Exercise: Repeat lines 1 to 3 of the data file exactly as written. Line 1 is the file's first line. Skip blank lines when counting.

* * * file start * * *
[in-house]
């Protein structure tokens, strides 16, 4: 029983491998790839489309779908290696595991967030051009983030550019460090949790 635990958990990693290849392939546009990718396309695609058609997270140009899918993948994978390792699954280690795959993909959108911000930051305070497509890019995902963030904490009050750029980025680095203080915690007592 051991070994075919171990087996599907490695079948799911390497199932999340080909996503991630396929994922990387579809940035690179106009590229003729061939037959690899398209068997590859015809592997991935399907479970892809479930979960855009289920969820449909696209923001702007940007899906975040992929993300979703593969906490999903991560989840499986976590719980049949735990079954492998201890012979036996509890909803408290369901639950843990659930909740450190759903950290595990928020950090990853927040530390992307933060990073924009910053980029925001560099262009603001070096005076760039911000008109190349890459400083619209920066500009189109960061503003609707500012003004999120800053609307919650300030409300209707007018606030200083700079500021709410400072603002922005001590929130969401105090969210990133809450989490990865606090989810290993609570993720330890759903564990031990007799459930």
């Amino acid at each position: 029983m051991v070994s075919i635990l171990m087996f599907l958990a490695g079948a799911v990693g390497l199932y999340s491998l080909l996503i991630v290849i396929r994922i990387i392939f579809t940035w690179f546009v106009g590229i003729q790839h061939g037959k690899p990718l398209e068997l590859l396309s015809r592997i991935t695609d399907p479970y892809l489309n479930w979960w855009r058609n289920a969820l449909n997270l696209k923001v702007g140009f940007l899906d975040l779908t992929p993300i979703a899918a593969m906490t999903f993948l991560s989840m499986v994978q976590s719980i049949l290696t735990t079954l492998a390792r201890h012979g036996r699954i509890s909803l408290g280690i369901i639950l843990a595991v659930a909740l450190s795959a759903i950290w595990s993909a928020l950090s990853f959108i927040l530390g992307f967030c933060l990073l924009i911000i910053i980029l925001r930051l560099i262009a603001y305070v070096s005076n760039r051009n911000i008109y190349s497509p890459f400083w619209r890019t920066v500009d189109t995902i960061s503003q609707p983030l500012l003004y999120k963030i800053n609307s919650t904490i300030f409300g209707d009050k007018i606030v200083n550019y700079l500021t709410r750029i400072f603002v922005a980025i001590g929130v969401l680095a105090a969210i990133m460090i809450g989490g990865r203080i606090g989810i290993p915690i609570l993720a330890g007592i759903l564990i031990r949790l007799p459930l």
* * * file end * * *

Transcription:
[in-house]
């Protein structure tokens, strides 16, 4: 029983491998790839489309779908290696595991967030051009983030550019460090949790 635990958990990693290849392939546009990718396309695609058609997270140009899918993948994978390792699954280690795959993909959108911000930051305070497509890019995902963030904490009050750029980025680095203080915690007592 051991070994075919171990087996599907490695079948799911390497199932999340080909996503991630396929994922990387579809940035690179106009590229003729061939037959690899398209068997590859015809592997991935399907479970892809479930979960855009289920969820449909696209923001702007940007899906975040992929993300979703593969906490999903991560989840499986976590719980049949735990079954492998201890012979036996509890909803408290369901639950843990659930909740450190759903950290595990928020950090990853927040530390992307933060990073924009910053980029925001560099262009603001070096005076760039911000008109190349890459400083619209920066500009189109960061503003609707500012003004999120800053609307919650300030409300209707007018606030200083700079500021709410400072603002922005001590929130969401105090969210990133809450989490990865606090989810290993609570993720330890759903564990031990007799459930």
């Amino acid at each position: 029983m051991v070994s075919i635990l171990m087996f599907l958990a490695g079948a799911v990693g390497l199932y999340s491998l080909l996503i991630v290849i396929r994922i990387i392939f579809t940035w690179f546009v106009g590229i003729q790839h061939g037959k690899p990718l398209e068997l590859l396309s015809r592997i991935t695609d399907p479970y892809l489309n479930w979960w855009r058609n289920a969820l449909n997270l696209k923001v702007g140009f940007l899906d975040l779908t992929p993300i979703a899918a593969m906490t999903f993948l991560s989840m499986v994978q976590s719980i049949l290696t735990t079954l492998a390792r201890h012979g036996r699954i509890s909803l408290g280690i369901i639950l843990a595991v659930a909740l450190s795959a759903i950290w595990s993909a928020l950090s990853f959108i927040l530390g992307f967030c933060l990073l924009i911000i910053i980029l925001r930051l560099i262009a603001y305070v070096s005076n760039r051009n911000i008109y190349s497509p890459f400083w619209r890019t920066v500009d189109t995902i960061s503003q609707p983030l500012l003004y999120k963030i800053n609307s919650t904490i300030f409300g209707d009050k007018i606030v200083n550019y700079l500021t709410r750029i400072f603002v922005a980025i001590g929130v969401l680095a105090a969210i990133m460090i809450g989490g990865r203080i606090g989810i290993p915690i609570l993720a330890g007592i759903l564990i031990r949790l007799p459930l």